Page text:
Friday, 7 December 2012

Chapter 1. Hutton Rudby: a North Riding Township

Revd R J Barlow c1804-78
Very early in January 1831, a young Irish clergyman named Robert Joseph Barlow arrived in the Yorkshire village of Hutton Rudby where he was to be vicar for the next 47 years, until his death in 1878.

He would be remembered above all for his devoted service to his parishioners in October 1832 – the time of the cholera.

Hutton Rudby was the largest township of the parish of Rudby-in-Cleveland.  His new home lay in the North Riding of Yorkshire, some six miles south of its northern boundary, the River Tees.

Had Mr Barlow cared to look up the North Riding in the recently published Clarke's New Yorkshire Gazetteer (1828), he might have found the description rather uninviting. 

The coast is described as "hilly, bleak and cold" and
the interior part of the moorlands is bleak, dreary, and destitute of wood, where the traveller sees nothing but a few small sheep.  
The writer conceded that "the climate admits of some variety", but generally, he declared, "it may be called severe", with the moorlands "enveloped in fogs and chilled with rain". 

However, the people sounded promising – a third of the land was owned by yeomanry, their incomes generally under £200 a year, the tenant farmers had frequently been long established on their land, and "the peasantry in general are sober, industrious, and orderly".  Rich and poor alike ate a household bread made of meslin, a mixture of wheat and rye. 
As a keen would-be farmer, Mr Barlow would also have found the description of the agriculture encouraging.

Improvements were underway, but much of the land was in pasture.  The short-horned cattle, known as the Tees Water or Holderness breed, were thought to be the largest in England; the Cleveland sheep were large and coarse-boned, their wool harsh and dry.

The North Riding was famous for its horses, the Cleveland bays being "strong and active, well adapted for the coach or the plough" while "those of the northern part of the Vale of York, by the introduction of the racing blood, are rendered the most valuable breed for the saddle".

Cleveland itself is described as having "a fertile clay and a red sandy soil" and its roads were generally very good, with tollgates only on the Yarm to Thirsk road [1].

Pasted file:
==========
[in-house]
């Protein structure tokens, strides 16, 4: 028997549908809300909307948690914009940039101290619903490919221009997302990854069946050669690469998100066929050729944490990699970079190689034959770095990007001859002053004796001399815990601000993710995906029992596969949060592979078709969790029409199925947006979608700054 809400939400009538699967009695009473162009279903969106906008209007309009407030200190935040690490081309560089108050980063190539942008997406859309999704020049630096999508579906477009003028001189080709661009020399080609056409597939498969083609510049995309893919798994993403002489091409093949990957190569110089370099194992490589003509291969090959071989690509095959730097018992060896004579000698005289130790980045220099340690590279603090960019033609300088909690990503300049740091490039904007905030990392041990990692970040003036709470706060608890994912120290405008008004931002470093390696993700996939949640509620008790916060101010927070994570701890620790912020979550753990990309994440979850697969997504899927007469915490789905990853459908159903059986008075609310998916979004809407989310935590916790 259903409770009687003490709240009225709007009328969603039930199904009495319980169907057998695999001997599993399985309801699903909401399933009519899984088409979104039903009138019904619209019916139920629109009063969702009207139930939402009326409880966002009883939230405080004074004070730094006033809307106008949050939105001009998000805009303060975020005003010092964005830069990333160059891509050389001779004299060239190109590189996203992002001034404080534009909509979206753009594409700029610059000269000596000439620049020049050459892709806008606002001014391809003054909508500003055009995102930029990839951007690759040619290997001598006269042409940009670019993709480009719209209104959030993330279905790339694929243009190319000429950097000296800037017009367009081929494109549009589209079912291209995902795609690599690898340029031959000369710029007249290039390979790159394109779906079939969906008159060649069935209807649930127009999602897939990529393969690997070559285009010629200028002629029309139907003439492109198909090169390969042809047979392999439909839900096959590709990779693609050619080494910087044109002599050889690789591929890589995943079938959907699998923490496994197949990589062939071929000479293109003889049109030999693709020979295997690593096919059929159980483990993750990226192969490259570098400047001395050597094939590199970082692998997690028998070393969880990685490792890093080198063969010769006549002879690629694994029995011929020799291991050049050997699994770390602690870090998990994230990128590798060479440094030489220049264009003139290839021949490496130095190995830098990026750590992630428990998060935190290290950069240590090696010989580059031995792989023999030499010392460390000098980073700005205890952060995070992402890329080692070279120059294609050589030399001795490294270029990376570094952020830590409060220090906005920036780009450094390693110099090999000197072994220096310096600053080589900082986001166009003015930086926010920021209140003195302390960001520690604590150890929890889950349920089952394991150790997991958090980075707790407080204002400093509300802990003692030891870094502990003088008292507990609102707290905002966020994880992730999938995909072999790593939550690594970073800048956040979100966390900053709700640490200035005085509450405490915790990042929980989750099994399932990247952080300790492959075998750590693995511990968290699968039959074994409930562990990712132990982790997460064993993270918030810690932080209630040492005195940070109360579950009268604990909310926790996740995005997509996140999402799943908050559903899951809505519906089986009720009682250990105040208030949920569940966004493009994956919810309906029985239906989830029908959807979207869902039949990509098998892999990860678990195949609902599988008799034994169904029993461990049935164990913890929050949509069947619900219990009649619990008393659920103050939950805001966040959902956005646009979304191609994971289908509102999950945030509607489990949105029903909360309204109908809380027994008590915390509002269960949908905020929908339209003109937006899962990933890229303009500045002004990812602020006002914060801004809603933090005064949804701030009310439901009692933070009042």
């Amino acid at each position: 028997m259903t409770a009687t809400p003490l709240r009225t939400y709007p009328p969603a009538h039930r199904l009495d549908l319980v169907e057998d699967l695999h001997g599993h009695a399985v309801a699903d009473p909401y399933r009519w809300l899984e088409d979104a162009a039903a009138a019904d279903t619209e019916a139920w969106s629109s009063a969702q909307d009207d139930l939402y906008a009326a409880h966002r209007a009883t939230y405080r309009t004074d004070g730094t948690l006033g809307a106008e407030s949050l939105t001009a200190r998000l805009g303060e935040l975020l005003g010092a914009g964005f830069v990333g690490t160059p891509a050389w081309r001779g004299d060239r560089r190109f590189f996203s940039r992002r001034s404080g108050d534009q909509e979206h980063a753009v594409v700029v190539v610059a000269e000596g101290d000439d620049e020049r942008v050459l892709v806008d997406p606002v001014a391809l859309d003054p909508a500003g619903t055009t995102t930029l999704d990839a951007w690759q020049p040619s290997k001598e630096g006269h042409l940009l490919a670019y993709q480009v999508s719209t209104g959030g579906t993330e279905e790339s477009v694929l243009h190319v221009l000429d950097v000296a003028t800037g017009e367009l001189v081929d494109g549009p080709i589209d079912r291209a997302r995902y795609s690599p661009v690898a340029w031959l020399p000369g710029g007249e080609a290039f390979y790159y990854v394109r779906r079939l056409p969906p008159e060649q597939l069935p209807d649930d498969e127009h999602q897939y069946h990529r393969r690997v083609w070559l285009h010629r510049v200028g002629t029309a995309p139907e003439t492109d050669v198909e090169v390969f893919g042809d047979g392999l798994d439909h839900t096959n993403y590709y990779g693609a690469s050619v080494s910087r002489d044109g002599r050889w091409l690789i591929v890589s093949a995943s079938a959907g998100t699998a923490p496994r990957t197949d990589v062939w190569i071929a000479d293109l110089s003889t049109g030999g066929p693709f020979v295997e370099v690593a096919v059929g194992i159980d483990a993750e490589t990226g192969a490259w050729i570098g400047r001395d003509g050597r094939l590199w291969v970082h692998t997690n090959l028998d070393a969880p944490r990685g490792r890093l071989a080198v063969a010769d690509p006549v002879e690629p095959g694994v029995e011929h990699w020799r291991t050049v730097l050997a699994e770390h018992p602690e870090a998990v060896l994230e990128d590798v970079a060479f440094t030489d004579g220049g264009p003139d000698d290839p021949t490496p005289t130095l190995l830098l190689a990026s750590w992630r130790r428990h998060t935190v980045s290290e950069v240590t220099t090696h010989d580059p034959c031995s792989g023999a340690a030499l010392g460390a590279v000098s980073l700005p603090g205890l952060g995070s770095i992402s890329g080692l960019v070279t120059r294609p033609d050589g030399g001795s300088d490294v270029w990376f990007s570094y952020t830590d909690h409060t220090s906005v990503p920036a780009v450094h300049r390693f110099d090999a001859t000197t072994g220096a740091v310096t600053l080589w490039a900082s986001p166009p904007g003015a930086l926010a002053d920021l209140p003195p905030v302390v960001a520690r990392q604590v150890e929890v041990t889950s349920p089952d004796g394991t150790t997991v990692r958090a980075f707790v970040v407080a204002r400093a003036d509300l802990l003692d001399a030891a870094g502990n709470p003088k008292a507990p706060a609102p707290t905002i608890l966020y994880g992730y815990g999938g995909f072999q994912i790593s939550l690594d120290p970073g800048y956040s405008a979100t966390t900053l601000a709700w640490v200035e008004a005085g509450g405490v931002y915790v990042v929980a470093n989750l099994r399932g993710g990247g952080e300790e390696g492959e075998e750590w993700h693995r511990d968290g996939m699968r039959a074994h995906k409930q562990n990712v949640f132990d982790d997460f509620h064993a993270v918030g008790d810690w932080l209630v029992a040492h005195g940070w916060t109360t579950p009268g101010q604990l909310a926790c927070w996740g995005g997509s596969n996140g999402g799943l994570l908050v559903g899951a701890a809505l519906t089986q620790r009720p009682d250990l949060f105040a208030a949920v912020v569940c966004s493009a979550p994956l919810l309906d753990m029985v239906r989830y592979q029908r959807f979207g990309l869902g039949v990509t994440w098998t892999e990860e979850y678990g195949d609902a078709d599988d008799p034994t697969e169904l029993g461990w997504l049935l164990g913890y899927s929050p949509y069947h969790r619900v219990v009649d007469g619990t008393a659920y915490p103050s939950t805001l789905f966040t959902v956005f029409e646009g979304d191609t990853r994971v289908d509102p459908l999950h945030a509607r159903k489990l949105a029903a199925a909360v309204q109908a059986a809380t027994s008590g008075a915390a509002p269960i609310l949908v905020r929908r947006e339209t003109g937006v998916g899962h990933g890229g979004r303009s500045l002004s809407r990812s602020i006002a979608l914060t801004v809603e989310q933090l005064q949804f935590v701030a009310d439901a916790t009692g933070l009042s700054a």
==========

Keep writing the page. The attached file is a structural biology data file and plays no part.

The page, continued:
At the northern boundary of the Riding, ships of up to 60 tons could navigate the river Tees as far as the port of Stockton, where the first signs of the future of the region could be seen in the recently opened Stockton & Darlington Railway, constructed to bring Durham coal to the Tees.
Mr Barlow's new parish included a parish church and two chapelries.

The church stands beside the north bank of the River Leven, in the small village of Rudby.  About 80 people then lived in Rudby, most of them tenant farmers.  Across the river lies Hutton, once known as Hutton-juxta-Rudby, or Hutton-nigh-Rudby, and, as the 19th century wore on, increasingly called Hutton Rudby.  This was the largest township in the parish, with a population of about 920 people.

Hutton was often described in the 19th century directories as an "extensive" village.

On a spur above a bend in the river lies North End, the longest-inhabited part of the village.  Short terraces of houses built of river-cobble and local brick line each side of a long steep green, at the top of which stood the original Wesleyan chapel, in use until 1879.

At a right-angle to North End lies the much larger main green, a planned development created possibly in the early 12th century.  From its north-eastern corner, the road runs down Hutton Bank to Hutton Bridge and the church.  Mr Barlow would have been struck by the more modern appearance of the houses at this corner of the green – there had been a great deal of recent rebuilding in that area.  The short terraces of houses around the greens were punctuated with patches of pasture and allotments. 
East Side in 1879
From the south-eastern corner of the green the little road known as the Wynd led to the pound, where straying animals were kept until redeemed by the owners, and then ran on into the area known as Enterpen.  Here were stabled the many mules and donkeys that carried the webs of linen, the village's staple industry, to market as far afield as Newcastle, and along here were farms and smallholdings and a number of irregularly-spaced houses and short terraces of cottages. 
The end of the village was marked by an 18th century row of houses near the junction with Doctors Lane.  From this point Belborough Lane [2]  ran eastward through farmland and across Hutton Moor, where there were small fields or closes owned by various villagers, on to East Rounton.  Doctors Lane led through open fields to the junction with the road linking Hutton green to Crathorne. 

Most of the population of Hutton and Enterpen were handloom linen weavers, and like other such communities they tended towards strong independence of mind and Methodism. 

The divide between the established church and Nonconformity is a constant theme in England throughout the 19th century.  It affected social status and political allegiances, and was a factor in many of the great issues of the day.  At parish level it played a part in the hotly-debated questions of education, tithes and church rates. 

John Wesley had come to Hutton Rudby in 1755, and found the chapel too small to contain the crowd that came to listen, so that he had to preach to them on the green.  In 1764 he had described the society in Hutton as
by far the largest in these parts and the most alive to God.  
Emigrations and quarrels amongst the members led to a sad falling-off, and in 1790 Wesley remarked that twenty years earlier
this society was a pattern to all the country … I think 17 of them were perfected in love.  But only 3 of them remain and most of the rest of them are removed or grown cold and dead. 
The mood and beliefs of individual chapels varied widely and changed over time according to local circumstances.